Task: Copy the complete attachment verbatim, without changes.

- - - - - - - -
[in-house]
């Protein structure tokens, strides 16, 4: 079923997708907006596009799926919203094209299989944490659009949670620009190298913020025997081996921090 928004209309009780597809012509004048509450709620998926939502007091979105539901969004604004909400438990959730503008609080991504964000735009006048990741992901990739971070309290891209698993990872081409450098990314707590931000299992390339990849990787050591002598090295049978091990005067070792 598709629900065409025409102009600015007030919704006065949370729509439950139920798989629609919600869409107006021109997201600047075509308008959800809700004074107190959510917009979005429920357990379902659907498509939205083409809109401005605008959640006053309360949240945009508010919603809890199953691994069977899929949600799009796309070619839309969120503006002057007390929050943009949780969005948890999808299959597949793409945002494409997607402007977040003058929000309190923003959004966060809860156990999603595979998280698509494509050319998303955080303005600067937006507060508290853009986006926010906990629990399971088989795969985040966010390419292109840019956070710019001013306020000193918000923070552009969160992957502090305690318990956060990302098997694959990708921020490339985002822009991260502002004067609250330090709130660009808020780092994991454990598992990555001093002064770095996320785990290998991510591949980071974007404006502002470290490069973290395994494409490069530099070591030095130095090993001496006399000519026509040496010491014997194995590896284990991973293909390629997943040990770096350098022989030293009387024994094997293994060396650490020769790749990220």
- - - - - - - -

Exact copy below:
[in-house]
């Protein structure tokens, strides 16, 4: 079923997708907006596009799926919203094209299989944490659009949670620009190298913020025997081996921090 928004209309009780597809012509004048509450709620998926939502007091979105539901969004604004909400438990959730503008609080991504964000735009006048990741992901990739971070309290891209698993990872081409450098990314707590931000299992390339990849990787050591002598090295049978091990005067070792 598709629900065409025409102009600015007030919704006065949370729509439950139920798989629609919600869409107006021109997201600047075509308008959800809700004074107190959510917009979005429920357990379902659907498509939205083409809109401005605008959640006053309360949240945009508010919603809890199953691994069977899929949600799009796309070619839309969120503006002057007390929050943009949780969005948890999808299959597949793409945002494409997607402007977040003058929000309190923003959004966060809860156990999603595979998280698509494509050319998303955080303005600067937006507060508290853009986006926010906990629990399971088989795969985040966010390419292109840019956070710019001013306020000193918000923070552009969160992957502090305690318990956060990302098997694959990708921020490339985002822009991260502002004067609250330090709130660009808020780092994991454990598992990555001093002064770095996320785990290998991510591949980071974007404006502002470290490069973290395994494409490069530099070591030095130095090993001496006399000519026509040496010491014997194995590896284990991973293909390629997943040990770096350098022989030293009387024994094997293994060396650490020769790749990220």